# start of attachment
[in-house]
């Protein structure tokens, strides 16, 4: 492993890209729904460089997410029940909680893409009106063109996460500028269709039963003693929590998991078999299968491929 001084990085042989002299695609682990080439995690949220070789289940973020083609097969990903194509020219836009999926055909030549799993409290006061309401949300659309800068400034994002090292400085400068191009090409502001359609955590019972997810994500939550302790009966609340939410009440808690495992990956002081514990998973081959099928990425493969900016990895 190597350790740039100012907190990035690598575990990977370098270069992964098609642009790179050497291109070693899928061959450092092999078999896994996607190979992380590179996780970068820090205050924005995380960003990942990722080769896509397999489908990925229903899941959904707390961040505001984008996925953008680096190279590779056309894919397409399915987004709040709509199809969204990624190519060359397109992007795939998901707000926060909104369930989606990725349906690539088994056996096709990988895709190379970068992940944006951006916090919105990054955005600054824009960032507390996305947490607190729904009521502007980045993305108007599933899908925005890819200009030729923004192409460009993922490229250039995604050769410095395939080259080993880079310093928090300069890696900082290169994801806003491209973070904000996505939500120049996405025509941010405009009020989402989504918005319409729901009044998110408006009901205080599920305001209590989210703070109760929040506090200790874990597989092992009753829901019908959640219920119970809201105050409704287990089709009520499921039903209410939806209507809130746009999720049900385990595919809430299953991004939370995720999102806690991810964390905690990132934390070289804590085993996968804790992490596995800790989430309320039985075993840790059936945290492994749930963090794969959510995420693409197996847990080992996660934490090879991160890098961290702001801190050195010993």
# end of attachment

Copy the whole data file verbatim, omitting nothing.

[in-house]
């Protein structure tokens, strides 16, 4: 492993890209729904460089997410029940909680893409009106063109996460500028269709039963003693929590998991078999299968491929 001084990085042989002299695609682990080439995690949220070789289940973020083609097969990903194509020219836009999926055909030549799993409290006061309401949300659309800068400034994002090292400085400068191009090409502001359609955590019972997810994500939550302790009966609340939410009440808690495992990956002081514990998973081959099928990425493969900016990895 190597350790740039100012907190990035690598575990990977370098270069992964098609642009790179050497291109070693899928061959450092092999078999896994996607190979992380590179996780970068820090205050924005995380960003990942990722080769896509397999489908990925229903899941959904707390961040505001984008996925953008680096190279590779056309894919397409399915987004709040709509199809969204990624190519060359397109992007795939998901707000926060909104369930989606990725349906690539088994056996096709990988895709190379970068992940944006951006916090919105990054955005600054824009960032507390996305947490607190729904009521502007980045993305108007599933899908925005890819200009030729923004192409460009993922490229250039995604050769410095395939080259080993880079310093928090300069890696900082290169994801806003491209973070904000996505939500120049996405025509941010405009009020989402989504918005319409729901009044998110408006009901205080599920305001209590989210703070109760929040506090200790874990597989092992009753829901019908959640219920119970809201105050409704287990089709009520499921039903209410939806209507809130746009999720049900385990595919809430299953991004939370995720999102806690991810964390905690990132934390070289804590085993996968804790992490596995800790989430309320039985075993840790059936945290492994749930963090794969959510995420693409197996847990080992996660934490090879991160890098961290702001801190050195010993």